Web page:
Tuesday, November 19, 2013

Terrace View - Thanksgiving 2013

For wine pairings, Thanksgiving is famously challenging. It's not that wine doesn't go with turkey, it's that with such a large meal and with so many different dishes most folks aren't sure which way to go. Add to that the many guests and family members with various tastes and choosing the right wine can be even more confusing. My simple strategy is to serve several wines that are food flexible and non-fatiguing. Here are some ideas that can help to make your holiday meal more successful.


Favorite Thanksgiving Reds - My favorite reds for a Thanksgiving meal are pinot noir and gamay. These wines tend to be lighter in body with good acidity. That means that they will go with a wide range of foods and can have a nice palate cleansing effect, functioning in a similar way as cranberry sauce. If you'd like to have an American wine for this American Holiday consider Atwater Pinot Noir from the Finger Lakes or a nice affordable California pinot like Beau Pere Pinot Noir. For gamay look to France for good Beaujolais.

More Reds - Other reds to consider are medium bodied without too much oak aging. Good choices are barbera, zweigelt, and Bordeaux if it's an a style that not too heavy and extracted.

Whites - For whites I like to go full-bodied. It's a good occasion to try white Rhône varietals either from the US, France, or Australia. An earthy grüner veltliner is also a nice choice as is unoaked chardonnay.

Apple Cider - This is a great choice and nicely historical, hard cider was a significant beverage in colonial America. Try one of the dry ciders from West County like the Pippin or Catamount Hill Orchard or one of our Spanish offerings. 

Wine for the Family Fringes - This holiday meal is one in which you'll likely have some people consuming wine that don't typically drink it. It my family it could be someone like my aunt or grandmother. In these cases I like to offer something that's easy to drink, and a little sweetness doesn't hurt. Try one of our fun sparkling wines like the dry and fruity 50º Sekt Rosé or the sublimely sweet Bartucci Bugey-Cerdon.

During Thanksgiving week we'll make thinks easy by having some of our favorite choices stacked on the floor so don't worry about remembering all this stuff.  As always, if you have any questions just ask!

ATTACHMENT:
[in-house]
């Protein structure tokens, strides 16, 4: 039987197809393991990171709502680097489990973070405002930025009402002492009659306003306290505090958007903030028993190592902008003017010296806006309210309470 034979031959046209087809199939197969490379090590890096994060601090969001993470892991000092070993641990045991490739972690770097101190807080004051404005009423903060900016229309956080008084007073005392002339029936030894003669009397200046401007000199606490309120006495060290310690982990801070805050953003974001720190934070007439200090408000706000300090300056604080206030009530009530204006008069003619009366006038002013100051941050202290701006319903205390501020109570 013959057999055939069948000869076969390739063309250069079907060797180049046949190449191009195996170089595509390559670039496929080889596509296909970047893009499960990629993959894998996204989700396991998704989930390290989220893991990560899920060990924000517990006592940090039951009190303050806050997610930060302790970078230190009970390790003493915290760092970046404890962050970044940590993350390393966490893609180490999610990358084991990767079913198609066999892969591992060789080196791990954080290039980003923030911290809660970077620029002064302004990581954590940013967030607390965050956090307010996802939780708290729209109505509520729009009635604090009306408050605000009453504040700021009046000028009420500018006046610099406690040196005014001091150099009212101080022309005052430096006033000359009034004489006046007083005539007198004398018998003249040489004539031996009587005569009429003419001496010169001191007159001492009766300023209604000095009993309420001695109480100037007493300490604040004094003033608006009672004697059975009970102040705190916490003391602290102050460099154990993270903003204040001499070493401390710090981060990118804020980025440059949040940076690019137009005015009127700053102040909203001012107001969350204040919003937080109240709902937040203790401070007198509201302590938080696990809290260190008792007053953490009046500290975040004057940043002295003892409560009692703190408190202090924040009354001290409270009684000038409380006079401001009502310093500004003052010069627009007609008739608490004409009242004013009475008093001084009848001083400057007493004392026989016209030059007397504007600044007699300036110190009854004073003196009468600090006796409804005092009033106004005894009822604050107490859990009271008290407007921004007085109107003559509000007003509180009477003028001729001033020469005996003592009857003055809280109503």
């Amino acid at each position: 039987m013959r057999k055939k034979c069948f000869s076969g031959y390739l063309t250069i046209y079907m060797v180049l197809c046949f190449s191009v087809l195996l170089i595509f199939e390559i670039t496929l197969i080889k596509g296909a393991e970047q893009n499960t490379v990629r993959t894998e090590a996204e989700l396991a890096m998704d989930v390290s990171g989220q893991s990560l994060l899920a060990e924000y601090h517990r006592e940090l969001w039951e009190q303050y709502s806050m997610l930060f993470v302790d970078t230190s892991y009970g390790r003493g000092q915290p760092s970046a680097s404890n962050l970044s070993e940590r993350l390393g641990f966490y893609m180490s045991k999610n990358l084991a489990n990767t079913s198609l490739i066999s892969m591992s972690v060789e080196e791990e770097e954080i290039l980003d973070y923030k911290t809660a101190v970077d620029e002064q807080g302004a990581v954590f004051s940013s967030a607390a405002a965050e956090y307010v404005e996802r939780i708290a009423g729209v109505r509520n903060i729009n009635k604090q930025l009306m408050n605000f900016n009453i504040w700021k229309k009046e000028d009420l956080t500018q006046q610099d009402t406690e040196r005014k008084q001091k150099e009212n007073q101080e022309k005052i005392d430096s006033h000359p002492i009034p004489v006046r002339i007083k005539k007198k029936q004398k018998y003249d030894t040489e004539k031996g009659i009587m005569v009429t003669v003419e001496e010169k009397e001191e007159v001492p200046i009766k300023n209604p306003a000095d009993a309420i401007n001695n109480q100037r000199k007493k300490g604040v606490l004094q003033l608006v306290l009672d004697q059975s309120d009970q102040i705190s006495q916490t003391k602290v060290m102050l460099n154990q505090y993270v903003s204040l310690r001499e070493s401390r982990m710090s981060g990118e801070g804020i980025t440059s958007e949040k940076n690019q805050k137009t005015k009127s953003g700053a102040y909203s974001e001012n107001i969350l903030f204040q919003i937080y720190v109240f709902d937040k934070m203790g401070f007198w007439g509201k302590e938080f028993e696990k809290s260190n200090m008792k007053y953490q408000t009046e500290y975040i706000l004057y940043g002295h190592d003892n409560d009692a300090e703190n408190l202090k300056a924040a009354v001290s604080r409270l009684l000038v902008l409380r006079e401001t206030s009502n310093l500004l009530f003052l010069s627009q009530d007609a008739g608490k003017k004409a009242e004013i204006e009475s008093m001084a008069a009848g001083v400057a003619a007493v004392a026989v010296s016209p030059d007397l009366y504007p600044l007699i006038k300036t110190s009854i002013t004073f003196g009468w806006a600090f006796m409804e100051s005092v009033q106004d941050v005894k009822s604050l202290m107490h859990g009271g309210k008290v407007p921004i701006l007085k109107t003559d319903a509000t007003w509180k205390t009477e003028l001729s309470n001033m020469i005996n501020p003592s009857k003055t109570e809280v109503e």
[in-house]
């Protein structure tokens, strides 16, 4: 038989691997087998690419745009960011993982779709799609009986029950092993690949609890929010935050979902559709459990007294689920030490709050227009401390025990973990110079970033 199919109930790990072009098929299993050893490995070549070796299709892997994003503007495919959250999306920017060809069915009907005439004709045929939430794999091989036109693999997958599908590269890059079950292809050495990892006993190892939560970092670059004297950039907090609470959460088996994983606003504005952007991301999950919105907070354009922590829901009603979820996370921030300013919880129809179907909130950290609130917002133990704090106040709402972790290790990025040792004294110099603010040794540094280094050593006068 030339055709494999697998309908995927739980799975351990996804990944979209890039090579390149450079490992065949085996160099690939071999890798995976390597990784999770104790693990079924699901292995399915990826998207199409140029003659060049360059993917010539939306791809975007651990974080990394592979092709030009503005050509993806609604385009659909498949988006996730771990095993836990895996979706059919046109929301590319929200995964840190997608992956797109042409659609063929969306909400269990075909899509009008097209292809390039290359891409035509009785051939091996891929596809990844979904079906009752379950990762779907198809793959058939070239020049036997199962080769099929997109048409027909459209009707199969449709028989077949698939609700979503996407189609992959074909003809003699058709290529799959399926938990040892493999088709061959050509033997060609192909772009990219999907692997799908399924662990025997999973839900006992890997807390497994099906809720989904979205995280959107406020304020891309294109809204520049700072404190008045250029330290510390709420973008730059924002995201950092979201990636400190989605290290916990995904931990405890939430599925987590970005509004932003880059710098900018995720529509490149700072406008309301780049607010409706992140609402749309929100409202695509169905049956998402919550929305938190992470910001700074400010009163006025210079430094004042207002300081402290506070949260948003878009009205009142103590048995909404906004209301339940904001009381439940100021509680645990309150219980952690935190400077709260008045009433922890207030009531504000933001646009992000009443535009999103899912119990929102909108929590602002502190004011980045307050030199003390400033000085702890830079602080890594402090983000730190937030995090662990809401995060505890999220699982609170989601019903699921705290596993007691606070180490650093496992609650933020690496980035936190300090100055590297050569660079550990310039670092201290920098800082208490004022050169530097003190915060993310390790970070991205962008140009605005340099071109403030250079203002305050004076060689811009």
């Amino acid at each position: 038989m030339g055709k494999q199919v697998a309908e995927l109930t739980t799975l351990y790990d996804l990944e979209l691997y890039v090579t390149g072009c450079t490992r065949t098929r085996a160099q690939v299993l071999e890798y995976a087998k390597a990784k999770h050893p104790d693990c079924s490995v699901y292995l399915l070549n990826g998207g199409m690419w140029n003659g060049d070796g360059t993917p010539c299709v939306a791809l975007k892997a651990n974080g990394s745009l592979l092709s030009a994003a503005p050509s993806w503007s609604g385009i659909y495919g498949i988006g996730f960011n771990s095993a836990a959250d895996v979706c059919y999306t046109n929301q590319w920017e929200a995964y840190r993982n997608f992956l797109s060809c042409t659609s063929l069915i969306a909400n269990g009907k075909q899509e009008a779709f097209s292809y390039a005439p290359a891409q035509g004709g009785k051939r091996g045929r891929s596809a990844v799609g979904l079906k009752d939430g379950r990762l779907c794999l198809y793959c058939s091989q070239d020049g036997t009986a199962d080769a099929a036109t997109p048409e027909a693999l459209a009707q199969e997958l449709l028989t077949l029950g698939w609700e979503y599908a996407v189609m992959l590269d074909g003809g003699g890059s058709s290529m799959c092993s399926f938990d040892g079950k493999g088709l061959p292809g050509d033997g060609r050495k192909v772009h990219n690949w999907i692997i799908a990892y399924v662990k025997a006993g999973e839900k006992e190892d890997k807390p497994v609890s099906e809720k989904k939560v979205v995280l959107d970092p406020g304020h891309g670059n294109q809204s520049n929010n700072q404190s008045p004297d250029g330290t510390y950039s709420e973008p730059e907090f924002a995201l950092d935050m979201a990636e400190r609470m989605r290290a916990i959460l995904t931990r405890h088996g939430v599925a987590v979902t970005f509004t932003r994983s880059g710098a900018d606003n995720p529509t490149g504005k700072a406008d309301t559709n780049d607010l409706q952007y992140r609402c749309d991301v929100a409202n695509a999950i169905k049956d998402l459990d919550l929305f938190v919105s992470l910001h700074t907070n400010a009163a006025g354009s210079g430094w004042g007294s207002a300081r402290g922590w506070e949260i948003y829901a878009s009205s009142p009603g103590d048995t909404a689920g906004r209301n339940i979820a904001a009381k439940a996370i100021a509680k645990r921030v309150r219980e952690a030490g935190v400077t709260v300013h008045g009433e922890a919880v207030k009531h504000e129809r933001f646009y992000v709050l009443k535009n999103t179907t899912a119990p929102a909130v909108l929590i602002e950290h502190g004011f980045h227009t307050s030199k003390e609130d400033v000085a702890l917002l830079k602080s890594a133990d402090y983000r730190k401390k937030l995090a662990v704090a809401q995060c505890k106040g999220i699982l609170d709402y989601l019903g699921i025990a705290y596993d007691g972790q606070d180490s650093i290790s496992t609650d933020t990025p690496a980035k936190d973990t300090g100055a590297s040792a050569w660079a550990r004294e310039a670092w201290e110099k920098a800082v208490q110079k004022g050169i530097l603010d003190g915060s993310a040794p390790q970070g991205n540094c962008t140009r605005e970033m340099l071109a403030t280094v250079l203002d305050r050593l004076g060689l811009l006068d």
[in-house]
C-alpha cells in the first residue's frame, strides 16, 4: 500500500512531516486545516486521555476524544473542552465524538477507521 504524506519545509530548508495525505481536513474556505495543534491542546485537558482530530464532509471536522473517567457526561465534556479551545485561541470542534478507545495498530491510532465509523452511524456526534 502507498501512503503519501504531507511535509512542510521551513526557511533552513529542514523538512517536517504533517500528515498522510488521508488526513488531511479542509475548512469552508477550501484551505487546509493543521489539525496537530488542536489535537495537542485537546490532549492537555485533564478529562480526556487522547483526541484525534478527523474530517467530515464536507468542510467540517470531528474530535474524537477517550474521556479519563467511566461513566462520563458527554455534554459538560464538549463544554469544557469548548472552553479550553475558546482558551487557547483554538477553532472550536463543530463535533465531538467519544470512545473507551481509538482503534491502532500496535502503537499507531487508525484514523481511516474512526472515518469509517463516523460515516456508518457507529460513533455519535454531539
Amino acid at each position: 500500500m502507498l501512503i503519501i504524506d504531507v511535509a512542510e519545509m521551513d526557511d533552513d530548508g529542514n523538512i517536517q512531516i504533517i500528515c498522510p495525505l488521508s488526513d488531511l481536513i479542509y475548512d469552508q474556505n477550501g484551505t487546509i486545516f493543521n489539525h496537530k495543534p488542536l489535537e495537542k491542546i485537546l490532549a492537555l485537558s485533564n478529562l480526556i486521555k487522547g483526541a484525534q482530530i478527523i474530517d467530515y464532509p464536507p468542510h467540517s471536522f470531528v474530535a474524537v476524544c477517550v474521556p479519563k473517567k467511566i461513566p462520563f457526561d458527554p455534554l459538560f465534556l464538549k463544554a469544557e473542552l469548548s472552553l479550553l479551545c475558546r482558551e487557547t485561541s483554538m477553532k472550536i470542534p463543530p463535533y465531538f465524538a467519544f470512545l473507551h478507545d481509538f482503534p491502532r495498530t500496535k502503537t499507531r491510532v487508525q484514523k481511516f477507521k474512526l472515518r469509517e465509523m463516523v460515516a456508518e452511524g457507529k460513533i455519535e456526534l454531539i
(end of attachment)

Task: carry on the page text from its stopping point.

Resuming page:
Happy Thanksgiving,
Michael

Thursday, November 7, 2013

Terrace View - My Wine is Bad! What to do?

So you arrive home with your newly purchased bottle of wine, pull the cork or twist off the cap, pour a little in your wine glass (which is completely clean and dry, of course!), swirl, have a whiff and a sip and then... ooh my... you think "something's wrong with this, what do I do?"

Well, you can call us, the number of course is 718-768-2291, and we can give you some info. If you have the energy, you can put your shoes back on and return the bottle. We will pretty much always exchange the bottle for you, excepting some special circumstances. You just need to return the bottle and the wine to us if you think it is off, sorry as we can't do exchanges for empty bottles.

In a practical sense it's also good to know what can go bad with a bottle of wine so here are some of the things that can happen.

The wine is corked - It's true, a small percentage of wines are ruined by a chemical in the cork called TCA. If this happens there will be a smell akin to old, wet, musty cardboard. What to do? Return the wine to us and we'll give you another bottle. Another bottle from the same case is usually works out just fine. You don't even have to return it right away, in the next few days is okay but if you wait awhile it's good to have a receipt with you because we might not remember the original sale.

Reduction - This happens to a wine which has been for a long time in an environment that has an absence of oxygen. The best way I can describe a reductive smell is that it comes off as dirty and excessively sulfurous, like a mineral spring, or burnt rubber. What to do? In many cases the reduction is just in the nose and the problem is solved by oxygen so either decant the wine or pour a decent amount into a few glasses, swirl vigorously, and wait 15 to 20 minutes to see if the smell goes away. If the wine is severely reductive the palate will be affected as well so if the wine doesn't smell and taste better after some time and you are unhappy, return the wine to us. 

Volatile Acidity - Called "VA", it's caused by bacteria in the wine creating acetic acid. This is a normal part of fermentation and we notice VA when it's excessive in a wine. For VA you can think acetone, so the aromas are similar to shoe polish or nail polish remover. What to do? Unlike the two previous conditions, aeration or exchanging one bottle for another won't solve the problem, all the wines from that bottling production will have VA. It's subjective and kind of a personal threshold thing, one person may really dislike the wine and another may think it's interesting. I don't think we consistently sell any wines that have excessive VA so it's not a big problem, although you may encounter one at some other shop or restaurant.

One more thing, remember my joke in the beginning about your wine glass being completely clean and dry? There's truth here. If your glasses have been sitting in your cabinet for a long time they will pick up a "cabinet smell" which will ruin the nose of your wine. You might think those stems are clean but they are not. Before using a glass, give it a quick whiff, it should have no aroma. If it does you can quickly clean the glass with dish soap and rinse with hot water. Remember to let the glasses cool before you use them. Alternately, if the glasses are relatively clean, just leave them out on the counter until there is no odor.

I hope all this helps!

Cheers,
Michael